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Troubleshooting Kafka: Common Issues and Their Resolutions in Kafka Applications

Apache Kafka is an open-source, distributed event streaming platform capable of handling trillions of events a day. Yet, like any complex system, it’s not entirely free of potential issues. Understanding how to navigate the possible pitfalls in Kafka applications is critical to maintaining system performance and stability.

This article will cover some common problems encountered while working with Kafka, along with their solutions. We will dive into each issue, discuss the potential causes, and then offer steps to resolve them. Each problem is accompanied by code examples or command lines to better illustrate the points. By the end of this article, you will be equipped with practical knowledge and skills to troubleshoot issues in your Kafka applications.

1. Unable to Connect to the Kafka Cluster

One of the most common issues is the inability of a producer or consumer to connect to the Kafka cluster. This could be due to several reasons: a Kafka broker is down, network issues, or incorrect configurations.

First, ensure the Kafka broker is running. You can do this with the following command:

$ jps

This command will display all Java processes, including Kafka if it’s running. If Kafka isn’t in the list, start it and try connecting again.

Next, check the configurations of your producer or consumer. In particular, the bootstrap.servers configuration must match the address of your Kafka broker.

properties.setProperty("bootstrap.servers", "localhost:9092");

2. Message Loss

Message loss is a serious issue in any messaging system. It could be due to producers not getting acknowledgments, consumers reading from incorrect offsets, or even due to a Kafka broker crash.

Ensure the producer’s acks configuration is set to all to make sure the producer gets acknowledgments from all in-sync replicas.

properties.setProperty("acks", "all");

Check that the consumer is reading from the correct offset. For instance, the following code reads from the latest offset, which might not be what you want if there are unprocessed messages in the partition:

properties.setProperty("auto.offset.reset", "latest");

Regularly monitor your Kafka cluster to avoid crashes. If a crash happens, use replication in Kafka to recover lost data.

3. Data Not Balanced Across Partitions

Kafka uses partitions to divide the data of a topic across multiple brokers. Sometimes, data may not be balanced across partitions. This can happen when the partitioning strategy is not suitable for the data key.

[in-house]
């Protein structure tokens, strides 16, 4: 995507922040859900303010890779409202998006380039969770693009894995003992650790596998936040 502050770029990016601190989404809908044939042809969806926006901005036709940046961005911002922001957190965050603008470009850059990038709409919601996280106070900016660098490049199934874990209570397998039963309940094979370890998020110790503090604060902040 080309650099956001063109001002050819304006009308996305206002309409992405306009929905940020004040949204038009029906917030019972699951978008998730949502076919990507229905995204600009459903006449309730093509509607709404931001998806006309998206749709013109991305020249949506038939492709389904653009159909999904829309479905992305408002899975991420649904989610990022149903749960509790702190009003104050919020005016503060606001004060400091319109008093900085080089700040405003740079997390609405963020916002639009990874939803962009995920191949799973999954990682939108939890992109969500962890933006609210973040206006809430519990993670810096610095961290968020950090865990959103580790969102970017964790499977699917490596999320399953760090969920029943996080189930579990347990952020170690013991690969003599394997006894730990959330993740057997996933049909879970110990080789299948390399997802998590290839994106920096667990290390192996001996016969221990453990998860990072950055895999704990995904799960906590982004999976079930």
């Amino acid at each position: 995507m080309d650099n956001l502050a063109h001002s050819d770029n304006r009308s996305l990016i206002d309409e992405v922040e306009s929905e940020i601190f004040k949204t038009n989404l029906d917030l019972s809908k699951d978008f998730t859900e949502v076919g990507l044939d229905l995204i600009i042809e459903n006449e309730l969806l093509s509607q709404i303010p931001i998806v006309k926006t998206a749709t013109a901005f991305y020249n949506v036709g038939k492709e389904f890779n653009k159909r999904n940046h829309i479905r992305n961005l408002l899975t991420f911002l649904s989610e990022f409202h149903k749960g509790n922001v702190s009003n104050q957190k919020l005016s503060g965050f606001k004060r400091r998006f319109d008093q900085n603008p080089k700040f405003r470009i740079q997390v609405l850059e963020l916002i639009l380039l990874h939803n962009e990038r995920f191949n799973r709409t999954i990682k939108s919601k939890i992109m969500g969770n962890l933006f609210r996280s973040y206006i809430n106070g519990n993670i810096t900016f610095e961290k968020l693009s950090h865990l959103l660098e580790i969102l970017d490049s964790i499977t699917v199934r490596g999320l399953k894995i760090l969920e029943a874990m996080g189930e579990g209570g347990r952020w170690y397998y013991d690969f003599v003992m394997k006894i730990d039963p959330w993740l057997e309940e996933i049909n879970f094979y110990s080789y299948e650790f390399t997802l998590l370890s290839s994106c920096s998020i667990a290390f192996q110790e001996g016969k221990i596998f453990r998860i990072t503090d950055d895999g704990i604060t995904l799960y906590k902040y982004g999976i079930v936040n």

You can create a custom partitioner to distribute the data more evenly. Here is an example of how to set a custom partitioner:

properties.setProperty("partitioner.class", "com.mycompany.MyCustomPartitioner");

4. Consumer Falling Behind

Another issue that may occur is when a Kafka consumer cannot keep up with the rate of data being produced. This can be due to slow processing of the data, lack of consumer instances, or incorrect configurations.

If the processing is slow, you can try to optimize your code or increase the hardware resources.

To handle a large volume of data, you can add more consumers to the consumer group:

properties.setProperty("group.id", "myConsumerGroup");

5. High Latency

High latency can be a problem in real-time data processing systems. In Kafka, this could be due to multiple factors, including network issues, overloaded Kafka brokers, or too frequent committing of offsets by the consumer.

One way to reduce latency is by reducing the frequency of offset commits:

properties.setProperty("enable.auto.commit", "false");

Remember to manually commit the offsets at a suitable interval.


As powerful as Apache Kafka is, it’s essential to understand the possible problems you may encounter when working with it. By identifying common issues and their solutions, you can significantly improve your problem-solving efficiency, leading to better performance and stability in your Kafka applications.

Through troubleshooting, you will better comprehend Kafka’s inner workings, ultimately improving your ability to leverage this powerful distributed event streaming platform. The issues and their solutions highlighted in this article are not exhaustive but provide a solid base for dealing with potential problems.

With the right troubleshooting skills, you’ll be able to not just solve problems but also prevent them from happening. Remember, a well-maintained Kafka application is an asset to any data-driven project.

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About Author
Ozzie Feliciano CTO @ Felpfe Inc.

Ozzie Feliciano is a highly experienced technologist with a remarkable twenty-three years of expertise in the technology industry.

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